--f46d0434c0aadaf22504d9e56f90 Content-Type: text/html; charset=UTF-8 Content-Transfer-Encoding: quoted-printable <div dir=3D"ltr">UFCS should just work only for &#39;functions&#39;.=C2=A0<= div class=3D"gmail_extra">&#39;foo&#39; is not a function, rather it is a f= unctor. So this is proper behavior.</div><div class=3D"gmail_extra"><br></d= iv><div class=3D"gmail_extra"> Kenji Hara<br><br><div class=3D"gmail_quote">2013/4/9 bearophile <span dir= =3D"ltr">&lt;<a href=3D"mailto:bearophileHUGS lycos.com" target=3D"_blank">= bearophileHUGS lycos.com</a>&gt;</span><br><blockquote class=3D"gmail_quote= " style=3D"margin-top:0px;margin-right:0px;margin-bottom:0px;margin-left:0.= 8ex;border-left-width:1px;border-left-color:rgb(204,204,204);border-left-st= yle:solid;padding-left:1ex"> On request by Maxim Fomin I ask an opinion here. This is a very small enhan= cement request, that for me is borderline bug report (so originally I didn&= #39;t plan in showing it in the main D newsgroup):<br> <br> <a href=3D"http://d.puremagic.com/issues/show_bug.cgi?id=3D9857" target=3D"= _blank">http://d.puremagic.com/issues/<u></u>show_bug.cgi?id=3D9857</a><br> <br> <br> <br> Maybe this should be valid:<br> <br> <br> struct Foo {<br> =C2=A0 =C2=A0 int opCall(bool b) {<br> =C2=A0 =C2=A0 =C2=A0 =C2=A0 return 0;<br> =C2=A0 =C2=A0 }<br> }<br> void main() {<br> =C2=A0 =C2=A0Foo foo;<br> =C2=A0 =C2=A0auto b1 =3D foo(true); // OK<br> =C2=A0 =C2=A0auto b2 =3D true.foo; =C2=A0// Error<br> }<br> <br> <br> dmd 2.063alpha gives:<br> <br> temp.d(9): Error: no property &#39;foo&#39; for type &#39;bool&#39;<br> <br> <br> Explanation:<br> <br> 1) I am using UFCS often in D, for functions, higher order functions, etc. = A struct with an opCall method is usable like a function with state. So for= uniformity with the other functions I&#39;d like to use it with UFCS. When= you have a long UFCS chain you don&#39;t want to break it, if it&#39;s pos= sible.<br> <br> <br> 2) Both struct constructors, struct implicit constructors and struct static= opCall support UFCS, so I don&#39;t see a good reason for just the normal = struct opCall to not support it:<br> <br> <br> struct Foo {<br> =C2=A0 =C2=A0 static int opCall(int x) {<br> =C2=A0 =C2=A0 =C2=A0 =C2=A0 return x * 2;<br> =C2=A0 =C2=A0 }<br> }<br> struct Bar {<br> =C2=A0 =C2=A0 int x;<br> =C2=A0 =C2=A0 this(int y) {<br> =C2=A0 =C2=A0 =C2=A0 =C2=A0 x =3D y * 2;<br> =C2=A0 =C2=A0 }<br> }<br> struct Spam {<br> =C2=A0 =C2=A0 int x;<br> }<br> void main() {<br> =C2=A0 =C2=A0 assert(10.Foo =3D=3D 20);<br> =C2=A0 =C2=A0 assert(10.Bar.x =3D=3D 20);<br> =C2=A0 =C2=A0 assert(10.Spam.x =3D=3D 10);<br> }<br> <br> <br> Jonathan Davis doesn&#39;t like this. For more information I suggest to tak= e a look at the thread in Bugzilla.<br> <br> - - - - - - - - - - -<br> <br> Regarding UFCS, currently this doesn&#39;t work, I don&#39;t know if this s= hould be considered a bug or not (I think the answer is positive):<br> <br> <br> struct Node {}<br> void foo(Node* p) {}<br> void main() {<br> =C2=A0 =C2=A0 auto p =3D new Node();<br> =C2=A0 =C2=A0 foo(p); // OK<br> =C2=A0 =C2=A0 p.foo; =C2=A0// Error: no property &#39;foo&#39; for type &#3= 9;Node&#39;<br> }<br> <br> <br> Bye,<br> bearophile<br> </blockquote></div>&#39;</div></div> --f46d0434c0aadaf22504d9e56f90--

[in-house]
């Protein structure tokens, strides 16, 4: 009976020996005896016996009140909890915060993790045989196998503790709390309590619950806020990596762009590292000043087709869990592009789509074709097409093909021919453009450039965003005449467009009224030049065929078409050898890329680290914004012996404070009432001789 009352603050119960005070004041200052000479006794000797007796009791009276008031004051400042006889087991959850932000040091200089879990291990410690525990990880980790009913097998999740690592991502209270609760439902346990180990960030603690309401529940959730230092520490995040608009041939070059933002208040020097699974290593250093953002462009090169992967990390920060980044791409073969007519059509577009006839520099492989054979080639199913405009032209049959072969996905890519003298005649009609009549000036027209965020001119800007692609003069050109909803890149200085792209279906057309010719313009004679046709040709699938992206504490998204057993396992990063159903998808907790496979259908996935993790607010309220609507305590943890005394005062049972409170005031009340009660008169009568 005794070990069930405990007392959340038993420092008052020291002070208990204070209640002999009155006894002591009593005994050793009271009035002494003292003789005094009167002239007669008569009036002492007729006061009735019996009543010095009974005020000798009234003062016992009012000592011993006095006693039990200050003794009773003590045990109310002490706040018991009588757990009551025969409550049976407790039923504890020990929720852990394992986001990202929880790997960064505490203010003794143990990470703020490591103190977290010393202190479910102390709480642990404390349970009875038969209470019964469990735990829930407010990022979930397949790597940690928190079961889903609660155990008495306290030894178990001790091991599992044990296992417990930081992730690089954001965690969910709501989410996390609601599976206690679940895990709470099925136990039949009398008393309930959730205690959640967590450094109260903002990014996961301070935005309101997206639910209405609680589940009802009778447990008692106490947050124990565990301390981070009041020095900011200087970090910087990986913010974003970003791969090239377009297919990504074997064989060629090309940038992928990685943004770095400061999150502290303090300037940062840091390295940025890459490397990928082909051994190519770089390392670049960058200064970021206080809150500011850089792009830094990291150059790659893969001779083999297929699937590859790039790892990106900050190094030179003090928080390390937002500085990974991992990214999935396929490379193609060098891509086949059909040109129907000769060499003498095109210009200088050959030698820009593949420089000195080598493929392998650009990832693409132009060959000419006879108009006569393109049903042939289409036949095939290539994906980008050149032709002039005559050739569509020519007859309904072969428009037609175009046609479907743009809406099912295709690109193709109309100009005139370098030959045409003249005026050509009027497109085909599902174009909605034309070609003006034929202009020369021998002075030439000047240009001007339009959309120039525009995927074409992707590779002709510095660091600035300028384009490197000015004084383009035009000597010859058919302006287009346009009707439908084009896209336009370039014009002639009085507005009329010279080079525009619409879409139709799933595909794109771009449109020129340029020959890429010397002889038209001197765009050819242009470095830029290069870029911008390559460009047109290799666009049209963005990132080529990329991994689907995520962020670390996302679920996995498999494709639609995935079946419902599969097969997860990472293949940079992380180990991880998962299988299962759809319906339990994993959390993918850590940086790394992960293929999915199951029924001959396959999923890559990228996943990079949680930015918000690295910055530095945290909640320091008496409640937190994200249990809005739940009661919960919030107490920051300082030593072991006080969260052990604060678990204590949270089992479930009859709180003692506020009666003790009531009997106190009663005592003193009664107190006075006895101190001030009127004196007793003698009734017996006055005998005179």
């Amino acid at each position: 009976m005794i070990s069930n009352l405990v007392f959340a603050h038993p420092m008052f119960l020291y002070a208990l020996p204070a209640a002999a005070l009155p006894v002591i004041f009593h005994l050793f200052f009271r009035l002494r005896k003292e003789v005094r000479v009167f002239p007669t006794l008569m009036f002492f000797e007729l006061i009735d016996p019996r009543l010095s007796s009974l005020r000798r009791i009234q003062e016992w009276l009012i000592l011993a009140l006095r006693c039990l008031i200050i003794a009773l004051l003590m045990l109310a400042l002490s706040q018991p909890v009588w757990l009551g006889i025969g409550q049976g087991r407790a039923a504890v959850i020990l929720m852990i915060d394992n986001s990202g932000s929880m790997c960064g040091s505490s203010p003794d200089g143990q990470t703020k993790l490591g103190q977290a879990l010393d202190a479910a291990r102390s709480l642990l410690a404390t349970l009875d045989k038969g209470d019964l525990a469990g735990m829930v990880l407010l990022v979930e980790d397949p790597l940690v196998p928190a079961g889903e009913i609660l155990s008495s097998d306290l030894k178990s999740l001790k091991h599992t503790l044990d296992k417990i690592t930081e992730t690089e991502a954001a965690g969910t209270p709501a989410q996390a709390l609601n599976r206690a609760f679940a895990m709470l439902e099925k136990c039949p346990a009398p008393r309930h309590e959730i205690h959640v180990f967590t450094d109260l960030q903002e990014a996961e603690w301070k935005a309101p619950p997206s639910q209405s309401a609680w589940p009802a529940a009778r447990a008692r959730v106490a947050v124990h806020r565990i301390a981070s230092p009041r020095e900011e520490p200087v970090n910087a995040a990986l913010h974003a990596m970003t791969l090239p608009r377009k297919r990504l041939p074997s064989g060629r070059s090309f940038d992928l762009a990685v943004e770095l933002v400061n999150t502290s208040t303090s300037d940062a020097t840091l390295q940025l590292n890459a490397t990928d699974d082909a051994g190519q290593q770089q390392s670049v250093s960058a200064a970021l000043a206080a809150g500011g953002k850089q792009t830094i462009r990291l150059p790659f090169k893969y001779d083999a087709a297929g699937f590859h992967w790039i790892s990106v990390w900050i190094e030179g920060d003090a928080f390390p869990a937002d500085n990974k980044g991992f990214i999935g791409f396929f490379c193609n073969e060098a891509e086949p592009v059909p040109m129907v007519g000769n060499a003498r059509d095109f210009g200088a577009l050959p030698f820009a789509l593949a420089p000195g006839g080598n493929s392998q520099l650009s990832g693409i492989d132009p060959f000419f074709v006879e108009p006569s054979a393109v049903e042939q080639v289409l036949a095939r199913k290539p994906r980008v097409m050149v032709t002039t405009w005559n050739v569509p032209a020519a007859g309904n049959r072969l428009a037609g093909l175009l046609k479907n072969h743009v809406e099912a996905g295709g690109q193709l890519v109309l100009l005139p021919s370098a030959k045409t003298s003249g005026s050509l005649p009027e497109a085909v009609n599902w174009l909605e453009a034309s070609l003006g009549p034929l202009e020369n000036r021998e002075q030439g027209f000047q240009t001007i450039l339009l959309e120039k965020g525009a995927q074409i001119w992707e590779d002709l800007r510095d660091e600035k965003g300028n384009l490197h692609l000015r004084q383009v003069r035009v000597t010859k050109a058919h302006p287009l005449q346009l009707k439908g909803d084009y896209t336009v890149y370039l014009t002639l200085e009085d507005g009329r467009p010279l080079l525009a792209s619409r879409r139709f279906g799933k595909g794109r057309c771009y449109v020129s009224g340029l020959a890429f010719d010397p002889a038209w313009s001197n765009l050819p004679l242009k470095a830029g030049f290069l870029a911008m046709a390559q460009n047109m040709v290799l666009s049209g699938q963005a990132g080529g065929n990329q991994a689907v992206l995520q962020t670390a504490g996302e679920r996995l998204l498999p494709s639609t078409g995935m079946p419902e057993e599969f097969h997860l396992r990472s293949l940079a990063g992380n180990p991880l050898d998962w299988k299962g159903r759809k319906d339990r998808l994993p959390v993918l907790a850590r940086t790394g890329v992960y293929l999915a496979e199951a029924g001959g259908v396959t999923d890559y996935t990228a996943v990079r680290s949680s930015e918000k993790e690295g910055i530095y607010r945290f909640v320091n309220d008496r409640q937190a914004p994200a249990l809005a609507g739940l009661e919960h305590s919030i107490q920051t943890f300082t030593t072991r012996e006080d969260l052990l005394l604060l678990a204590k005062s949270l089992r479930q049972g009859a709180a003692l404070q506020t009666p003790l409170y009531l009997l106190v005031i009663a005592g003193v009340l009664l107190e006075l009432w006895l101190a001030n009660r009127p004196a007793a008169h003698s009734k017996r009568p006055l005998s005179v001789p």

Apr 08 2013
parent reply Timon Gehr <timon.gehr gmx.ch> writes:
On 04/09/2013 05:49 AM, kenji hara wrote:
 UFCS should just work only for 'functions'.

Why? This is a superfluous complication that does not buy anything.
 'foo' is not a function, rather it is a functor. So this is proper behavior.
 ...

There is no spec, therefore calling any behaviour proper without supporting arguments is meaningless.
Apr 09 2013
parent Timon Gehr <timon.gehr gmx.ch> writes:
On 04/09/2013 11:13 AM, Timon Gehr wrote:
 On 04/09/2013 05:49 AM, kenji hara wrote:
 UFCS should just work only for 'functions'.

Why? This is a superfluous complication that does not buy anything. ...

Furthermore, this rule excludes function templates from UFCS.
Apr 09 2013
prev sibling next sibling parent reply Timon Gehr <timon.gehr gmx.ch> writes:
On 04/09/2013 01:48 AM, bearophile wrote:
 On request by Maxim Fomin I ask an opinion here. This is a very small
 enhancement request, that for me is borderline bug report (so originally
 I didn't plan in showing it in the main D newsgroup):

 http://d.puremagic.com/issues/show_bug.cgi?id=9857
 ...

This is getting old. We should discuss the general issue, issue 9857 is just another instance of it. Namely: If the language defines a rewrite from A to B and from B to C, is a rewrite from A to C implied? I'd say yes, because this is the obvious behaviour. If it is not there, we have to add a magical "has already been rewritten" flag, countering intuition. Furthermore, as far as I am concerned, this is easier to implement. DMD's inconsistent behaviour has been discussed on d.D.learn multiple times. Furthermore, the only argument brought up against this so far is that some language constructs are special and ergo they must be mutually incompatible. This is a complete non sequitur.
 Jonathan Davis doesn't like this. For more information I suggest to take
 a look at the thread in Bugzilla.
 ...

There is not more information there, it's just given in a blown up representation. He does not justify his opinion.
Apr 09 2013
parent reply Timon Gehr <timon.gehr gmx.ch> writes:
On 04/09/2013 04:10 PM, Maxim Fomin wrote:
 On Tuesday, 9 April 2013 at 09:03:55 UTC, Timon Gehr wrote:
 This is getting old. We should discuss the general issue, issue 9857
 is just another instance of it.

 Namely:

 If the language defines a rewrite from A to B and from B to C, is a
 rewrite from A to C implied?